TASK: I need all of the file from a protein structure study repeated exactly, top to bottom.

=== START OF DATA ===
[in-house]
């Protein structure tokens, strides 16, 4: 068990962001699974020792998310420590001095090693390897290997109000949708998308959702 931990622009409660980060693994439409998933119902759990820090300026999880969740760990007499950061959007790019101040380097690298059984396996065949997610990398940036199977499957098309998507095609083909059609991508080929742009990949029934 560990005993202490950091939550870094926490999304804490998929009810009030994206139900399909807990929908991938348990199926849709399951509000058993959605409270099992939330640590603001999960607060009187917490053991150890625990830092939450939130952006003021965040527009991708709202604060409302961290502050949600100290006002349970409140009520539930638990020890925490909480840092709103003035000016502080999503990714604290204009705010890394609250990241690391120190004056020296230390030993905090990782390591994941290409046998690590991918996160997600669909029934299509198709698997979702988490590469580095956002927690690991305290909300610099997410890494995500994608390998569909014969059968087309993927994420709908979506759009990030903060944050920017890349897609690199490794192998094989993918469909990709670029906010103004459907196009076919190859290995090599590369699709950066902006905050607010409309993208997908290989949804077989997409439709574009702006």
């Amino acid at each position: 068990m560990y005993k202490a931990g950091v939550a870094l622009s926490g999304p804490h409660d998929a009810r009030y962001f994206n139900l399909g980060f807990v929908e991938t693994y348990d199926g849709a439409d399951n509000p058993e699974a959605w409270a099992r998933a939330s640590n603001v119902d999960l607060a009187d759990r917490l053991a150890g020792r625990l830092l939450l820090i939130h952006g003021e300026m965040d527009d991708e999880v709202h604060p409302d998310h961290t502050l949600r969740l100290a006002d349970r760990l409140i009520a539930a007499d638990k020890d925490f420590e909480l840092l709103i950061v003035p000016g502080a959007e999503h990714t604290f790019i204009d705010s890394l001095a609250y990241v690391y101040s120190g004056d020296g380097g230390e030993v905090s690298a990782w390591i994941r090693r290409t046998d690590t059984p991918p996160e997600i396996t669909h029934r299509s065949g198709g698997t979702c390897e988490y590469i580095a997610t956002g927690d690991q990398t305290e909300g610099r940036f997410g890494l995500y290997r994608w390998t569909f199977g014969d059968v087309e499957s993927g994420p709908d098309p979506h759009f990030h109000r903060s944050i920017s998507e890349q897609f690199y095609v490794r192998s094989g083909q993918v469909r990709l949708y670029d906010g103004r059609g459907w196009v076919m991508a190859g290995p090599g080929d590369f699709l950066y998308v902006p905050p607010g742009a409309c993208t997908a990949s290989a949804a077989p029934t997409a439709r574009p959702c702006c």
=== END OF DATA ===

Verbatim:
[in-house]
């Protein structure tokens, strides 16, 4: 068990962001699974020792998310420590001095090693390897290997109000949708998308959702 931990622009409660980060693994439409998933119902759990820090300026999880969740760990007499950061959007790019101040380097690298059984396996065949997610990398940036199977499957098309998507095609083909059609991508080929742009990949029934 560990005993202490950091939550870094926490999304804490998929009810009030994206139900399909807990929908991938348990199926849709399951509000058993959605409270099992939330640590603001999960607060009187917490053991150890625990830092939450939130952006003021965040527009991708709202604060409302961290502050949600100290006002349970409140009520539930638990020890925490909480840092709103003035000016502080999503990714604290204009705010890394609250990241690391120190004056020296230390030993905090990782390591994941290409046998690590991918996160997600669909029934299509198709698997979702988490590469580095956002927690690991305290909300610099997410890494995500994608390998569909014969059968087309993927994420709908979506759009990030903060944050920017890349897609690199490794192998094989993918469909990709670029906010103004459907196009076919190859290995090599590369699709950066902006905050607010409309993208997908290989949804077989997409439709574009702006």
């Amino acid at each position: 068990m560990y005993k202490a931990g950091v939550a870094l622009s926490g999304p804490h409660d998929a009810r009030y962001f994206n139900l399909g980060f807990v929908e991938t693994y348990d199926g849709a439409d399951n509000p058993e699974a959605w409270a099992r998933a939330s640590n603001v119902d999960l607060a009187d759990r917490l053991a150890g020792r625990l830092l939450l820090i939130h952006g003021e300026m965040d527009d991708e999880v709202h604060p409302d998310h961290t502050l949600r969740l100290a006002d349970r760990l409140i009520a539930a007499d638990k020890d925490f420590e909480l840092l709103i950061v003035p000016g502080a959007e999503h990714t604290f790019i204009d705010s890394l001095a609250y990241v690391y101040s120190g004056d020296g380097g230390e030993v905090s690298a990782w390591i994941r090693r290409t046998d690590t059984p991918p996160e997600i396996t669909h029934r299509s065949g198709g698997t979702c390897e988490y590469i580095a997610t956002g927690d690991q990398t305290e909300g610099r940036f997410g890494l995500y290997r994608w390998t569909f199977g014969d059968v087309e499957s993927g994420p709908d098309p979506h759009f990030h109000r903060s944050i920017s998507e890349q897609f690199y095609v490794r192998s094989g083909q993918v469909r990709l949708y670029d906010g103004r059609g459907w196009v076919m991508a190859g290995p090599g080929d590369f699709l950066y998308v902006p905050p607010g742009a409309c993208t997908a990949s290989a949804a077989p029934t997409a439709r574009p959702c702006c």